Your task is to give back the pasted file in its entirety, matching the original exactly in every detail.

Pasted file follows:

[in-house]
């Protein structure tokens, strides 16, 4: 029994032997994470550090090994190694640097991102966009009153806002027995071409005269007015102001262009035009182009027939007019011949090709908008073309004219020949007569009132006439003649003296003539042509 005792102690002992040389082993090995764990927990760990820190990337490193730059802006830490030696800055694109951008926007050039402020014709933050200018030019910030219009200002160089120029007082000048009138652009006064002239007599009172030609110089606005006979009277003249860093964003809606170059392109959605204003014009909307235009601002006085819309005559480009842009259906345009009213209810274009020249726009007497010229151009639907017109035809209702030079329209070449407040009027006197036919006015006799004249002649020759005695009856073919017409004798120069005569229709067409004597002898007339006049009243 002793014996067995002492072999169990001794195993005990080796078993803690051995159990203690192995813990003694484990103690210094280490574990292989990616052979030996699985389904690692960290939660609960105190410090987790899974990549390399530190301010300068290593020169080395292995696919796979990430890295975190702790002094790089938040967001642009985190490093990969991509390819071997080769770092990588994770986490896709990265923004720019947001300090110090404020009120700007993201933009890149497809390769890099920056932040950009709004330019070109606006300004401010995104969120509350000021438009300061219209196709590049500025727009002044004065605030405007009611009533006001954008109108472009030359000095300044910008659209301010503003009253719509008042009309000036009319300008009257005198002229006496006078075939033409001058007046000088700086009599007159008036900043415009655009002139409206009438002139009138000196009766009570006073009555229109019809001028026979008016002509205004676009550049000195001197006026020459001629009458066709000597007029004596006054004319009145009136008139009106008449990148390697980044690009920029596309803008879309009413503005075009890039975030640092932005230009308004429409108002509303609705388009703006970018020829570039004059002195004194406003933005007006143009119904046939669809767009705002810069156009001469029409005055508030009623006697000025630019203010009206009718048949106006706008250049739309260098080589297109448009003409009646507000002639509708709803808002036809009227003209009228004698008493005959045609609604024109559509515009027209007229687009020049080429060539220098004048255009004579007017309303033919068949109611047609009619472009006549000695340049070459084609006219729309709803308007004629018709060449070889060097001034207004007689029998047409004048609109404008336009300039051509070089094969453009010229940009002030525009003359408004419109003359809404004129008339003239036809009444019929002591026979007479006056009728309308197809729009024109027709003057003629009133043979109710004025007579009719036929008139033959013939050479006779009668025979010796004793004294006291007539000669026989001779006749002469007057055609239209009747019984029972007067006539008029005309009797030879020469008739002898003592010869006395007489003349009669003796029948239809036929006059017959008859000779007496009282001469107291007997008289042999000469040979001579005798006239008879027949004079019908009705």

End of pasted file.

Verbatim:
[in-house]
């Protein structure tokens, strides 16, 4: 029994032997994470550090090994190694640097991102966009009153806002027995071409005269007015102001262009035009182009027939007019011949090709908008073309004219020949007569009132006439003649003296003539042509 005792102690002992040389082993090995764990927990760990820190990337490193730059802006830490030696800055694109951008926007050039402020014709933050200018030019910030219009200002160089120029007082000048009138652009006064002239007599009172030609110089606005006979009277003249860093964003809606170059392109959605204003014009909307235009601002006085819309005559480009842009259906345009009213209810274009020249726009007497010229151009639907017109035809209702030079329209070449407040009027006197036919006015006799004249002649020759005695009856073919017409004798120069005569229709067409004597002898007339006049009243 002793014996067995002492072999169990001794195993005990080796078993803690051995159990203690192995813990003694484990103690210094280490574990292989990616052979030996699985389904690692960290939660609960105190410090987790899974990549390399530190301010300068290593020169080395292995696919796979990430890295975190702790002094790089938040967001642009985190490093990969991509390819071997080769770092990588994770986490896709990265923004720019947001300090110090404020009120700007993201933009890149497809390769890099920056932040950009709004330019070109606006300004401010995104969120509350000021438009300061219209196709590049500025727009002044004065605030405007009611009533006001954008109108472009030359000095300044910008659209301010503003009253719509008042009309000036009319300008009257005198002229006496006078075939033409001058007046000088700086009599007159008036900043415009655009002139409206009438002139009138000196009766009570006073009555229109019809001028026979008016002509205004676009550049000195001197006026020459001629009458066709000597007029004596006054004319009145009136008139009106008449990148390697980044690009920029596309803008879309009413503005075009890039975030640092932005230009308004429409108002509303609705388009703006970018020829570039004059002195004194406003933005007006143009119904046939669809767009705002810069156009001469029409005055508030009623006697000025630019203010009206009718048949106006706008250049739309260098080589297109448009003409009646507000002639509708709803808002036809009227003209009228004698008493005959045609609604024109559509515009027209007229687009020049080429060539220098004048255009004579007017309303033919068949109611047609009619472009006549000695340049070459084609006219729309709803308007004629018709060449070889060097001034207004007689029998047409004048609109404008336009300039051509070089094969453009010229940009002030525009003359408004419109003359809404004129008339003239036809009444019929002591026979007479006056009728309308197809729009024109027709003057003629009133043979109710004025007579009719036929008139033959013939050479006779009668025979010796004793004294006291007539000669026989001779006749002469007057055609239209009747019984029972007067006539008029005309009797030879020469008739002898003592010869006395007489003349009669003796029948239809036929006059017959008859000779007496009282001469107291007997008289042999000469040979001579005798006239008879027949004079019908009705």